Do you need to withdraw periodically from the world in order to regain control of yourself?
Do strong feelings leave you feeling disconnected, numb or afraid that you are going crazy?
Do you sometimes feel like you are somebody else?
— Journal questions in Survivor to Thriver
Avoidance. People with PTSD may avoid people, places, thoughts, or situations that could remind them of their traumatic experiences. They in essence begin to organize their lives around avoiding the pain caused by their trauma. They may avoid any intimate connections. This can lead to feelings of detachment and isolation from family and friends, or a lack of interest in activities they once enjoyed. Though they may actually have highly developed social skills and even appear extremely extroverted, they may have great difficulty expressing their feelings.
Or they may be unable to even feel a range of emotions, particularly the anger, fear or sadness associated with their trauma. Instead, they may feel emotionally numb. In extreme cases, survivors may experience something called dissociation, where the mind splits from the body in an effort to protect itself from pain. There is even evidence that survivors of extreme and prolonged child abuse might be susceptible to developing multiple personalities as a means of self-protection.
Do you have frequent panic attacks?
Do you have overwhelming anxiety that seems connected to a particular situation or stage of your life?
Do you have trouble concentrating or remembering?
Do you have periods of overwhelming grief or terror?
Do you have strong feelings of anxiety, fear, and depression that threaten to overwhelm you?
— Journal questions in Survivor to Thriver
Increased arousal. This category of symptoms concerns changes in emotional reactions, which can include excessive emotions, problems falling or staying asleep, irritability, outbursts of anger, difficulty concentrating, hypervigilance, or being easily startled. People with PTSD may exhibit self-destructive behavior, such as drinking too much or driving too fast. They may also suffer associated physical symptoms, such as increased blood pressure and heart rate, hyperventilation, muscle tension, nausea, and diarrhea. Along with these signs, survivors often report feelings of extreme anxiety, panic, general fearfulness and disorientation.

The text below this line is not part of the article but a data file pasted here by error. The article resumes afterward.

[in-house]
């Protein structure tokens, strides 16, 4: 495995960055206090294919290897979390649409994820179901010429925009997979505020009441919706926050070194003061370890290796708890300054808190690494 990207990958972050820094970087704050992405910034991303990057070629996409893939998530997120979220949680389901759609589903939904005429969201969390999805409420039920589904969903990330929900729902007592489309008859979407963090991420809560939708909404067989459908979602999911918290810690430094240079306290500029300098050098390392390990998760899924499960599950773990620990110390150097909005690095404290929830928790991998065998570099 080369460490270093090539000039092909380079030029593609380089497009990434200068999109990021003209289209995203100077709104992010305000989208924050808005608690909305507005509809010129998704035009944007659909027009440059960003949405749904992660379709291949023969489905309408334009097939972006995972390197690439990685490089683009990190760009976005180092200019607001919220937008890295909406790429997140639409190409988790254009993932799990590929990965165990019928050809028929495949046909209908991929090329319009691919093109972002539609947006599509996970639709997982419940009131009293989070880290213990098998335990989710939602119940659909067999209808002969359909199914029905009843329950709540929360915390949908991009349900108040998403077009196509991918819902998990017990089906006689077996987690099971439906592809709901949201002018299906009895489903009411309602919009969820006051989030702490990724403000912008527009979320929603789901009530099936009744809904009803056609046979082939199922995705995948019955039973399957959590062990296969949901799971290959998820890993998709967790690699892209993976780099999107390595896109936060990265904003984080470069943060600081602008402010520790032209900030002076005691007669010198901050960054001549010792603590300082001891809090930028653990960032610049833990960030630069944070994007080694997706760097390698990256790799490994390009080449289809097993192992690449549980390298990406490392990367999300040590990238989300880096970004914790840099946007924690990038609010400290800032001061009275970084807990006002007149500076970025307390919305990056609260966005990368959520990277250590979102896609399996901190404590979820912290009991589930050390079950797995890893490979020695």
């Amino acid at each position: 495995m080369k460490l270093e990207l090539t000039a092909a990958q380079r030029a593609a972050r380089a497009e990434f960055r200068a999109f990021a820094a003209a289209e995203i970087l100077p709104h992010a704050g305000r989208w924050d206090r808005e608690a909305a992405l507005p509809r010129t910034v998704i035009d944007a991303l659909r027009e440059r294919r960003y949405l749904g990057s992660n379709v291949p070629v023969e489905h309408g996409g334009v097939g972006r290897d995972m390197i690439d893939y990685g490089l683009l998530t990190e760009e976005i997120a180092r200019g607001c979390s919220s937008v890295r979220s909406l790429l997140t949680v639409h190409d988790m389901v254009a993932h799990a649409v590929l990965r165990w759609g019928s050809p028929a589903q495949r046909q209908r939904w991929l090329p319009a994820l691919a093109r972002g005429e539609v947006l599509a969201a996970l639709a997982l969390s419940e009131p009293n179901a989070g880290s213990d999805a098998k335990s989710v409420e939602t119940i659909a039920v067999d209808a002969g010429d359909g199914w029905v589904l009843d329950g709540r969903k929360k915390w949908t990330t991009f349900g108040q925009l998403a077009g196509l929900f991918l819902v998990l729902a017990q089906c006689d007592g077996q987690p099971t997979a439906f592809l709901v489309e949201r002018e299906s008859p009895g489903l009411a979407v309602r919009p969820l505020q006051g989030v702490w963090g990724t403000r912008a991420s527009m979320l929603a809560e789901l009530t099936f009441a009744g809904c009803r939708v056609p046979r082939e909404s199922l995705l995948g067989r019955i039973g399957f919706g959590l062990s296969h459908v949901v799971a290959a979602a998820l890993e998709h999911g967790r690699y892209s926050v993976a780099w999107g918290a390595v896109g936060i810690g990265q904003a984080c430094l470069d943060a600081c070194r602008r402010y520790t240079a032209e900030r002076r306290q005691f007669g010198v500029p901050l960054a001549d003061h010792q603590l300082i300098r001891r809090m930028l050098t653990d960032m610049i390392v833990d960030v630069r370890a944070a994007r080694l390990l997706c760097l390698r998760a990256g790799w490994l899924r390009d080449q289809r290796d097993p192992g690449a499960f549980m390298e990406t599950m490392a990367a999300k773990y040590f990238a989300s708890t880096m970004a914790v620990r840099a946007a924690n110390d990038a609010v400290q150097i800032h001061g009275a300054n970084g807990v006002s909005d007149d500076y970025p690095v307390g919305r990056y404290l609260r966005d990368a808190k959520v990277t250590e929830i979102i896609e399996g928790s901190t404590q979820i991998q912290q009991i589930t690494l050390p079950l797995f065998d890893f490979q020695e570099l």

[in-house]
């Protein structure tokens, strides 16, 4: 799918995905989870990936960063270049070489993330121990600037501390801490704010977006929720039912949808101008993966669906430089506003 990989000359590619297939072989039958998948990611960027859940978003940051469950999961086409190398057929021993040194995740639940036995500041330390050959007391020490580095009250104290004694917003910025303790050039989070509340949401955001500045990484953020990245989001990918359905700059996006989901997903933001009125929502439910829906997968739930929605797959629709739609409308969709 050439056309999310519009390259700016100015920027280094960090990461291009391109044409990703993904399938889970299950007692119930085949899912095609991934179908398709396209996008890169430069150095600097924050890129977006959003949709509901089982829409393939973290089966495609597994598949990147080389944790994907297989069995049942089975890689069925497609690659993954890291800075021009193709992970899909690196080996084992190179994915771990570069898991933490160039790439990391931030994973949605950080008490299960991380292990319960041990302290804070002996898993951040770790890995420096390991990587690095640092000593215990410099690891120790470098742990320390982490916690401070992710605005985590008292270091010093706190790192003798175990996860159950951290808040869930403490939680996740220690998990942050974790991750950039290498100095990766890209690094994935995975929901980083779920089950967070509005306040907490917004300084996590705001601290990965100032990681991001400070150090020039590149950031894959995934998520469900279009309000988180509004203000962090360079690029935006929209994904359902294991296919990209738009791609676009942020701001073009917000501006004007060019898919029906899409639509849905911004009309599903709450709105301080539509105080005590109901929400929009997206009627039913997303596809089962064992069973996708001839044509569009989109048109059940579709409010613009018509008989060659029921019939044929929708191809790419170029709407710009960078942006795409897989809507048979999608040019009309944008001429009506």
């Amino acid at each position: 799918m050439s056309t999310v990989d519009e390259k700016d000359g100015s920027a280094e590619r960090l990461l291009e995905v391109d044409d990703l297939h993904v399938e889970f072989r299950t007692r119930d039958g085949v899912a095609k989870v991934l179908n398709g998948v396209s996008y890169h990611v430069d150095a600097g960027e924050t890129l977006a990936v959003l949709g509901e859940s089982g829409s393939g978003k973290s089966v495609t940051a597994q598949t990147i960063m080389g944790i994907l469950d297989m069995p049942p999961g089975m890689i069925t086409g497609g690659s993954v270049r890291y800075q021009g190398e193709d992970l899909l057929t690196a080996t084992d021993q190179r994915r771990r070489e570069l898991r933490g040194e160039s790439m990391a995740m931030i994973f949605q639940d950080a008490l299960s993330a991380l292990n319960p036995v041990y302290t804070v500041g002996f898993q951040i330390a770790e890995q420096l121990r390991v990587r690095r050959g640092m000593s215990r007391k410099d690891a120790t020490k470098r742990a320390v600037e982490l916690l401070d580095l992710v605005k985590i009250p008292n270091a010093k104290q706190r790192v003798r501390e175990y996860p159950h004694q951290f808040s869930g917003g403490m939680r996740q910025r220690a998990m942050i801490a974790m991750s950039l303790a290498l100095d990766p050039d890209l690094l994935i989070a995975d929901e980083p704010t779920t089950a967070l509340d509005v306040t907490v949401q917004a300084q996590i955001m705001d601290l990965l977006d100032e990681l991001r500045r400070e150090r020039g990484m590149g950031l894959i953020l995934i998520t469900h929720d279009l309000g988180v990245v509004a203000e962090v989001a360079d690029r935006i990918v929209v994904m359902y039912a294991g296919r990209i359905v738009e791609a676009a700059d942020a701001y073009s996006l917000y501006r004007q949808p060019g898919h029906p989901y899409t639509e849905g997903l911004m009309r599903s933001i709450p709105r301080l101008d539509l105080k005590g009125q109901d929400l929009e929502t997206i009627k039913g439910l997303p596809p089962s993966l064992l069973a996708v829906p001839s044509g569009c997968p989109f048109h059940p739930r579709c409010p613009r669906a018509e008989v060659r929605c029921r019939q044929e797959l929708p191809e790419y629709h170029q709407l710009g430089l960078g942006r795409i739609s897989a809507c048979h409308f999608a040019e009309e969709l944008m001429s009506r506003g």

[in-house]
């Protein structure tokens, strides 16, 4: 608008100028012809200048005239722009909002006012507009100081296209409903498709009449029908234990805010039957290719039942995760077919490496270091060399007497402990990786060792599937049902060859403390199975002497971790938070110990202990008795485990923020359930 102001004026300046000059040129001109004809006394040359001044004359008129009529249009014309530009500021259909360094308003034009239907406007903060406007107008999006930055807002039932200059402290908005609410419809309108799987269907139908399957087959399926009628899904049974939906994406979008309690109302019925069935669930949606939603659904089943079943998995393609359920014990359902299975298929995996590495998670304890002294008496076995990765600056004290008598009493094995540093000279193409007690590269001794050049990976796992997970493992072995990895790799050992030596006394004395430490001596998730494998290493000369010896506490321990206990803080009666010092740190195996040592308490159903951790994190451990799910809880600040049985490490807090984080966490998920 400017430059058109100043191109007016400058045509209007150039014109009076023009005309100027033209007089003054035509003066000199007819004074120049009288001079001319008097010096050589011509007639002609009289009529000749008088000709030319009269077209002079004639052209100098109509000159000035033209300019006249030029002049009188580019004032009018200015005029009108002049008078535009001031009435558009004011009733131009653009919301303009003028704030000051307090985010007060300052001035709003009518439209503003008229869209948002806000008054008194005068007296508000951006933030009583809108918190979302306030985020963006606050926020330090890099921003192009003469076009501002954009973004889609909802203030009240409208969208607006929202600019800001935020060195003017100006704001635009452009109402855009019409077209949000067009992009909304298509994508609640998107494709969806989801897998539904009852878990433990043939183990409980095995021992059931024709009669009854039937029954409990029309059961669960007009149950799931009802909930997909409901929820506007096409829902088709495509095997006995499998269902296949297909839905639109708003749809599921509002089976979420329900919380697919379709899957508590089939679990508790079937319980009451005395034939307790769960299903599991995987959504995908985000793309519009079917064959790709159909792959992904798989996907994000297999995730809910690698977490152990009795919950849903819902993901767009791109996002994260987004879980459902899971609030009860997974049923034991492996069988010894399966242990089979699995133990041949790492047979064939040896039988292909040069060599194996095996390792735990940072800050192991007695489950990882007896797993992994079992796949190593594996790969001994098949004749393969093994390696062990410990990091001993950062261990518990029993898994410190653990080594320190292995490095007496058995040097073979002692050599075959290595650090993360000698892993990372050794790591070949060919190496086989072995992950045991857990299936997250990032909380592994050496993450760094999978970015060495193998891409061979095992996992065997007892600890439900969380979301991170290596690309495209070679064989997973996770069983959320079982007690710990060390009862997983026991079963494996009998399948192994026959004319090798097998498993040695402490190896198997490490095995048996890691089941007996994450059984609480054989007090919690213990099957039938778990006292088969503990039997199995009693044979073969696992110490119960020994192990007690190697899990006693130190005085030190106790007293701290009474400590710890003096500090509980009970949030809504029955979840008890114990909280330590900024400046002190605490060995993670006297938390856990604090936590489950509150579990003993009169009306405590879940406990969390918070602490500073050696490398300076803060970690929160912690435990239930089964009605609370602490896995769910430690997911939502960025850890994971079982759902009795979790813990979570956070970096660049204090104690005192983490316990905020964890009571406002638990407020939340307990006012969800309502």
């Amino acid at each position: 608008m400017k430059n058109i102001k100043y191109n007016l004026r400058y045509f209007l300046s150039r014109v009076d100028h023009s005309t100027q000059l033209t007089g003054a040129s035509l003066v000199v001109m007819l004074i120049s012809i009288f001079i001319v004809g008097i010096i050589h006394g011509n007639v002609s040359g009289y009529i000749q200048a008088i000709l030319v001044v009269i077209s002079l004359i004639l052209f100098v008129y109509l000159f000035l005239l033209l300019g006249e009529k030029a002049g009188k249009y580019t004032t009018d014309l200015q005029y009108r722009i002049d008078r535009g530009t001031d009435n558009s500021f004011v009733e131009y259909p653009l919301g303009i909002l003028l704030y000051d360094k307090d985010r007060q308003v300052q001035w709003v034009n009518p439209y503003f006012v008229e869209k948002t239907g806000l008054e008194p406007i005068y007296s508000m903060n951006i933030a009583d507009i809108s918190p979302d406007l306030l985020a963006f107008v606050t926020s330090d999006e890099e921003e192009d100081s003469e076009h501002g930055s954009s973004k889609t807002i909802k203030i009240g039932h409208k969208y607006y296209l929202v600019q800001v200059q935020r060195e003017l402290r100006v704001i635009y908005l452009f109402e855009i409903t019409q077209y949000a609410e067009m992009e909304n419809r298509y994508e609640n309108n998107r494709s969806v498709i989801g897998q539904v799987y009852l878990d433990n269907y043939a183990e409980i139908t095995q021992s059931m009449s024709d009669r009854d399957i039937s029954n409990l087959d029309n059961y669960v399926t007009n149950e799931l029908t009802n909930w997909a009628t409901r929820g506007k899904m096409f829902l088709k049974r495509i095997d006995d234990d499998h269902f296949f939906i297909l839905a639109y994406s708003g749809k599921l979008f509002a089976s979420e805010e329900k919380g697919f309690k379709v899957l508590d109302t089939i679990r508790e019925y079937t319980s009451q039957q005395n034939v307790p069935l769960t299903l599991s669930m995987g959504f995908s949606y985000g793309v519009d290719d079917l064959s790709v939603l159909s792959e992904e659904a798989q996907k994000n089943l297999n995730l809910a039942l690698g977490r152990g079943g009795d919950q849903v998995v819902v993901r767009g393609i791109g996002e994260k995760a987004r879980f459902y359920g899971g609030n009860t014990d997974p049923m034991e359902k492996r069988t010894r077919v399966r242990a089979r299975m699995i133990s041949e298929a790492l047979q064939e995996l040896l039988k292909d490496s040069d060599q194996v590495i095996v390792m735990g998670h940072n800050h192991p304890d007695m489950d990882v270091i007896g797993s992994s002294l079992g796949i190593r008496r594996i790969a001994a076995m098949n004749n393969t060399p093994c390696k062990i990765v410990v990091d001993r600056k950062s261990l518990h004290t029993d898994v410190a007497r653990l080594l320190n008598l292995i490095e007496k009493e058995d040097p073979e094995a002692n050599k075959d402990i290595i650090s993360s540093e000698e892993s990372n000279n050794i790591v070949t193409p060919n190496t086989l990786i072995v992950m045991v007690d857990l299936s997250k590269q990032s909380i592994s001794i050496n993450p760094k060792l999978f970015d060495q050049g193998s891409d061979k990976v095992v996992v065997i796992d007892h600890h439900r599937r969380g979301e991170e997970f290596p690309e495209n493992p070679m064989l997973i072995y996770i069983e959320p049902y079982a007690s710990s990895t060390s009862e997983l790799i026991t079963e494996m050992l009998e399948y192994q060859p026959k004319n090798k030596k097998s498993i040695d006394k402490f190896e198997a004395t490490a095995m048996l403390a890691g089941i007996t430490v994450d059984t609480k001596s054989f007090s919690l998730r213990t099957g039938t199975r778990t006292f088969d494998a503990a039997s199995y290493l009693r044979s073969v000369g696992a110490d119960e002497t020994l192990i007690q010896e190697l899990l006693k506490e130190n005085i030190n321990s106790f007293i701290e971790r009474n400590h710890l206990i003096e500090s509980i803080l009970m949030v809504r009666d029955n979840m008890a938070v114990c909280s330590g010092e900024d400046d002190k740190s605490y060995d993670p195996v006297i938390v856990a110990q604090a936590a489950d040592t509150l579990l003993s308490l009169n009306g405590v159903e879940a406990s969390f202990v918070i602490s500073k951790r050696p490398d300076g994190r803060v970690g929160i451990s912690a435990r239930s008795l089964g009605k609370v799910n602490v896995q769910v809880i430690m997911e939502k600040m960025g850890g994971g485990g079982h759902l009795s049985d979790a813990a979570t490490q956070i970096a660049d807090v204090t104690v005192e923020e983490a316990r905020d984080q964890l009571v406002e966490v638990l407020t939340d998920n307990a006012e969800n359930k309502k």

Negative thoughts and moods. People suffering from PTSD may feel negative thoughts about themselves or others such as blame, guilt, shame or estrangement. They may have difficulty maintaining close relationships. They may feel unable to experience positive emotions and be hopeless about their future.
I think I’m, uh… I think I’m done being a cop.
— Deeks to Sam in “Ascension“
Brenda points out that, “when you think of what they all… have faced, [the risk for PTSD] applies to all of the team, including Eric and Nell.” She even sees much of Callen’s behavior as signs of post-traumatic stress (emotional avoidance, attachment issues, hypervigilance). It would seem, though, that the only team member to have at least semi-officially suffered from PTSD in the last eight seasons has been Deeks. While Nate may have never officially diagnosed it, I think Kensi and the fandom in general believed that Deeks did have PTSD after being tortured by Siderov.